What to Expect at Homosassa Springs Wildlife State Park
I would recommend parking at the main entrance on US 19 as the boat trip is so much fun as you are transported along the river to the main attractions. This entrance is also the place you will find complimentary kennels as dogs are not allowed into the state park.
After parking and purchasing your admission tickets, hop aboard the next tram or take the complimentary boat trip. The tram runs along the ¾ mile Pepper Creek Trail through some of Florida’s most unspoiled natural habitat. It makes a very pleasant 15 minute walk for those who prefer to go at their own pace, and it is part of the Great Florida Birding Trail. However, the boat trip is a real treat. The pontoon boats sail gently along Pepper Creek taking about 20 minutes with an interesting commentary on the way out, and a quicker trip with no commentary on the return voyage.
Once in the wildlife park, plan your visit so you can participate in the three educational programs on offer which include a Manatee Program, Wildlife Encounters in the open-air auditorium and the Alligator and Hippopotamus Program. They are very interesting and well worth making a point of joining in – you are sure to learn something new from the expert Wildlife Care Volunteer Wardens and Park Rangers who present the programs and answer all your questions.
There is a 1.1 mile-long boardwalk that runs along both sides of the Homosassa River. It is lined with enclosures of native Florida creatures, many of which have been injured and need a permanent sanctuary home. The exception to the Florida wildlife is the 52-year old Nile Hippo nicknamed Lu, who can be seen basking on his own terrace or swimming in the pool.
Prior to the creation of the Homosassa Springs Wildlife State Park in 1989, the area was a private attraction with various exotic animal exhibits. When it became a state park dedicated to preserving “The Real Florida”, the non-native animals were moved to other permanent homes. This led to an outcry from local residents who had become attached to their very own hippo. This led to Lu the hippo being giving a reprieve and he was made an honorary Florida citizen to avoid deportation!
Before arriving at Homosassa Springs, Lu had been used in the filming of many TV shows and films including the popular “Daktari” series set in Africa. He quickly became a pampered attraction and was fed marshmallows tossed to him by visitors. Unfortunately this led to him having a set of unhealthy yellow teeth which he is keen to show visitors when he opens his mouth wide for healthier treats of melon and bananas.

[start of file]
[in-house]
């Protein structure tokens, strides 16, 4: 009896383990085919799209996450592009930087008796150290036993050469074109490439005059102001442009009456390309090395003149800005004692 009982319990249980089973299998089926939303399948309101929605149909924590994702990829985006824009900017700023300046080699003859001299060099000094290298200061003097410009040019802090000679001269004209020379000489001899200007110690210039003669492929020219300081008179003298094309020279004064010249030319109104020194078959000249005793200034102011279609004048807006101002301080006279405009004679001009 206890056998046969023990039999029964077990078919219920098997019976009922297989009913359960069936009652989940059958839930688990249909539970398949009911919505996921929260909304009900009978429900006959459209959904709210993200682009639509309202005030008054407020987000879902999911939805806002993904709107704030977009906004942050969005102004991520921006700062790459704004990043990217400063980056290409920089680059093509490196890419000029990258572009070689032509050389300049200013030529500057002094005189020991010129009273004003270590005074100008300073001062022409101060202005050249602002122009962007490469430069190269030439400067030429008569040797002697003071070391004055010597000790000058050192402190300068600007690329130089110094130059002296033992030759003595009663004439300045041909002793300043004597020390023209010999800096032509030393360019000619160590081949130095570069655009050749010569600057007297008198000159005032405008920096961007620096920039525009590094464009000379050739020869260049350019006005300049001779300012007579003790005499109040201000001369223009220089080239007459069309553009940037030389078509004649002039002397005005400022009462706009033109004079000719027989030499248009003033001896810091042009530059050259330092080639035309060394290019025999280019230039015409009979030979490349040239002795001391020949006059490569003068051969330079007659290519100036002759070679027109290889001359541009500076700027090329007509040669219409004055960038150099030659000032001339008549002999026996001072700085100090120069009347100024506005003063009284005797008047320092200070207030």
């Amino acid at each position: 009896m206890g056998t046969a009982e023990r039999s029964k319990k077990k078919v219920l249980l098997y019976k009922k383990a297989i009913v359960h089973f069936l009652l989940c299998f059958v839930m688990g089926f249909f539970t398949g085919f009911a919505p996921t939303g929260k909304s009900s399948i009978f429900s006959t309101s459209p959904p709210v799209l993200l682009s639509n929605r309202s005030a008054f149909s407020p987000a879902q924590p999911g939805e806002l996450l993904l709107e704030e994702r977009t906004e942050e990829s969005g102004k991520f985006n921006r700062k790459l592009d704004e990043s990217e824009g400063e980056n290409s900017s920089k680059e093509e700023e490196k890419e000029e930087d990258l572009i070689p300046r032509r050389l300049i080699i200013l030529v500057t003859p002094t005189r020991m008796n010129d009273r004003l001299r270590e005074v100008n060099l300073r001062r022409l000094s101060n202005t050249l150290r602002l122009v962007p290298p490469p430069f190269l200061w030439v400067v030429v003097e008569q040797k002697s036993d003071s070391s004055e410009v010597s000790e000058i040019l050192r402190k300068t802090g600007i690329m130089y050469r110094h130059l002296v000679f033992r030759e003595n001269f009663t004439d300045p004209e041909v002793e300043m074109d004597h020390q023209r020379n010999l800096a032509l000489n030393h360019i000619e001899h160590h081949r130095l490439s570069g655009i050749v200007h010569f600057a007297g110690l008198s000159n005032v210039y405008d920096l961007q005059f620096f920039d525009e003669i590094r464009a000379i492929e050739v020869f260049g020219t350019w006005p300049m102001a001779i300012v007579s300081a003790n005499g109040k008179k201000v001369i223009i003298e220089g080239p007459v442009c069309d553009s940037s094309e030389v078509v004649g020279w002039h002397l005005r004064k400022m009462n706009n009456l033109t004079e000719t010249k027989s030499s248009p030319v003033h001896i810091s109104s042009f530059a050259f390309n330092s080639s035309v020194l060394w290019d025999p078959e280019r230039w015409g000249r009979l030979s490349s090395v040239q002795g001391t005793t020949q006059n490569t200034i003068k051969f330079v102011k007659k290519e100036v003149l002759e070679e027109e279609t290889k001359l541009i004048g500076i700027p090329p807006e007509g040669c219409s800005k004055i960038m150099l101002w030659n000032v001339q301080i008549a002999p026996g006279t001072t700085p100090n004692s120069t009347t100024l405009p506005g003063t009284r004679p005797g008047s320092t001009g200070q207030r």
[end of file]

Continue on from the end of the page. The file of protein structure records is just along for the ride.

Weighing around 3,000 pounds or three tons, this giant lumbering creature moves in a seemingly ungainly manner on land but he swim gracefully in his pool with just his boggle eyes remaining above water. According to the very informative and humorous program presented by the volunteer warden, Lu also puts away 15 pounds of hay and grain as well as plenty of fruit chunks every day. One quick word of warning – do not stand behind him as he sprays! You can follow his thoughts on his very own Facebook page, Lu.
Opposite the hippo pool is the alligator lagoon with currently 11 resident alligators. Following the shady boardwalk along the river, the Wildlife Walk is a wonderful way to view many native animals including red wolves which are almost extinct in the wild, owls and birds of prey, a flock of pretty pink flamingoes, nesting pelicans and other birds. Being on the raised boardwalk, visitors are within close proximity of the wildlife, making it ideal for taking some stunning photographs.
The path leads through gates into the walk-in Shore Bird Aviary with a realistic seashore where the white sand is scattered with driftwood and an old boat. Visitors can purchase food to feed the unusual ducks, seabirds and herons in this excellent facility.
Walking further on around the clear spring-fed river, you will see sensitively designed naturalized enclosures with bears, river otters, panthers, bobcats, and a huge turkey displaying his black and white feathers to dramatic effect like a plump and disapproving Victorian lady. Take a short diversion to the Reptile House to see snakes and young alligators.
The Manatee Area is an enclosed section of the river which houses four West Indian manatees who can no longer survive without care. The best place to see these ungainly mammals is from the underwater floating observatory. The wide windows allow visitors to see the manatees floating in the warm spring waters like giant grey barrage balloons with fan-shaped tails. They are fed after the 1.30 p.m. program, so this is an excellent time to head for the “Fish Bowl” to see them feed. The observatory also looks out on huge shoals of fish including snook, sheephead, brim, ladyfish, mullet, and catfish.
The source of the Homosassa River is the bubbling natural spring which delivers 2 million gallons of fresh spring water into the river every hour from a 35-foot deep hole. The crystal clear spring water is 72°F all year round, just what native manatees need to survive in the cold winter months.
Your visit is sure to be enhanced by the presence of 30 employees and rangers in green shirts, and some of the 300 volunteers who can be identified by their grey shirts. The Friends of Homosassa Springs also provide invaluable support to this lovely park which I would urge you to visit. Your first visit will certainly not be your last!